Walker requests disaster declaration for humpy fishery
Gov. Bill Walker has officially requested that the federal government declare a disaster for four Alaska regions hurt by one of the poorest pink salmon returns in decades.
In a Sept. 19 letter to U.S. Department of Commerce Secretary Penny Pritzker, Walker said fishery failures that occurred this summer at the Kodiak, Prince William Sound, Lower Cook Inlet and Chignik management areas are having a “significant impact on those who depend on the fishery for their livelihood” and asks for the “soonest possible review” due to the economic importance of these fisheries.
How bad were the humpy hauls?
At Kodiak, fishing remained closed during 70 percent of the pink salmon run and the catch of just 3.2 million was 28 percent of the expected harvest. The estimated value to fishermen, Walker wrote in his letter, is $2.21 million, compared to a five- year average of $14.64 million.
At Prince William Sound the total pink catch of 12 million was more than 46 percent below the preseason forecast. The dockside value of $6.6 million compares to an average of nearly $44 million over the past five years.
The pink salmon catch of 97,000 at Lower Cook Inlet was 13 percent of the 759,000 forecast. That means a payday of $78,000 for Inlet fishermen, who have averaged $501,000 in recent years.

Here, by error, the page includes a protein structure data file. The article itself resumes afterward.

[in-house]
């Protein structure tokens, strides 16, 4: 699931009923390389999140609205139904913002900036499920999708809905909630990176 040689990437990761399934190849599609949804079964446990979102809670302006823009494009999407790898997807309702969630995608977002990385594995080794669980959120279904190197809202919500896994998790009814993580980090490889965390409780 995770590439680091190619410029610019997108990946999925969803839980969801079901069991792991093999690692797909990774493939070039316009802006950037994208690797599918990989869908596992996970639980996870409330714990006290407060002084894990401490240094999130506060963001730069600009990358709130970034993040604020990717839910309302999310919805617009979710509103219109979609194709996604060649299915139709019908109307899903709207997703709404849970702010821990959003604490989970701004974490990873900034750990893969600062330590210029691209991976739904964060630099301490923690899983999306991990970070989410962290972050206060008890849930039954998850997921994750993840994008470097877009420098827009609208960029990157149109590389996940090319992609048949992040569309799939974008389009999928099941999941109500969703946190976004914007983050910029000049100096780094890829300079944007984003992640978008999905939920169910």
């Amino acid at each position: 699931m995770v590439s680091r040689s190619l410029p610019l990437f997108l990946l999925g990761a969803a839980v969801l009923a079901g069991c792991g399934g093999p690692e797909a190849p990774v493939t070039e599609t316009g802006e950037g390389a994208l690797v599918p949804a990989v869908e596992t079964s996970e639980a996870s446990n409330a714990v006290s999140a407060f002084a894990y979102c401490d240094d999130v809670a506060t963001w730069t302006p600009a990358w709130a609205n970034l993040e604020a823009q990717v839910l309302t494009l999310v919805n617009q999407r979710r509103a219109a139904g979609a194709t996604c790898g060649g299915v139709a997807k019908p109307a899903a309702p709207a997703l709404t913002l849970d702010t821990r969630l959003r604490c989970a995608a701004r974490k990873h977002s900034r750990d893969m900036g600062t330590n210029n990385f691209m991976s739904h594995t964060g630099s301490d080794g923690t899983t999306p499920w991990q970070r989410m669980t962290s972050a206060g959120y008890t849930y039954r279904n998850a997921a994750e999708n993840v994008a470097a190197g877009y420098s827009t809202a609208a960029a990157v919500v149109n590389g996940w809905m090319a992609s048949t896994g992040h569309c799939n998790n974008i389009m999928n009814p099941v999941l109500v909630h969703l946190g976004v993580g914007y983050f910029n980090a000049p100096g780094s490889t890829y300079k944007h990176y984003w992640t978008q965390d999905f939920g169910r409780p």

Fishermen at Chignik did not even get any directed openers for pink salmon this summer. The 140,000 humpies taken during the region’s sockeye fishery were valued at $110,000, down from a five-year average of $740,000.
The pink salmon disaster declaration, should it occur, won’t set a precedent. Alaska received $20.8 million in federal money for fishery failures due to three years of low king salmon returns on the Yukon and Kuskokwim Rivers and in the Cook Inlet region.
The money was paid out in two installments over two years with an initial grant of $7.8 million divided among commercial fishermen. A second grant of $13 million was distributed as $4.5 million to the sport fishing sector, $7.5 million for research and restoration, and $700,000 was paid directly to Cook Inlet processors and salmon buyers who proved losses in income due to the fisheries failure.
“This is not going to be a blanket money grab for anybody who fished pinks. If you’re in the disaster area and the large portion of your income was based on pink salmon, then I believe you will be eligible,” said Rep. Louise Stutes, R-Kodiak, who spearheaded the push for the pink disaster declaration.
Stutes said her office is now compiling the details of “time frames and the who’s and how’s” for people to apply for monetary payouts, should the move get a green light from the federal government.
Affected fishermen also can apply for a waiver of state loan payments for this year, to be tacked on to the end of the loan term.
A memo from Walker directs the state Department of Commerce and Economic Development to “commit as many resources as possible to assisting pink salmon fishery permit holders, and that review of individual loan payment waivers be expedited.”
Cameras count fish
To get better data on what’s coming over the rails, three years ago fishery managers expanded onboard observer coverage for the first time to include halibut longline vessels less than 50 feet in length.
That’s prompted a push to replace those extra bodies aboard with electronic monitoring systems, or EMS, already in use in other U.S. and Canadian fisheries.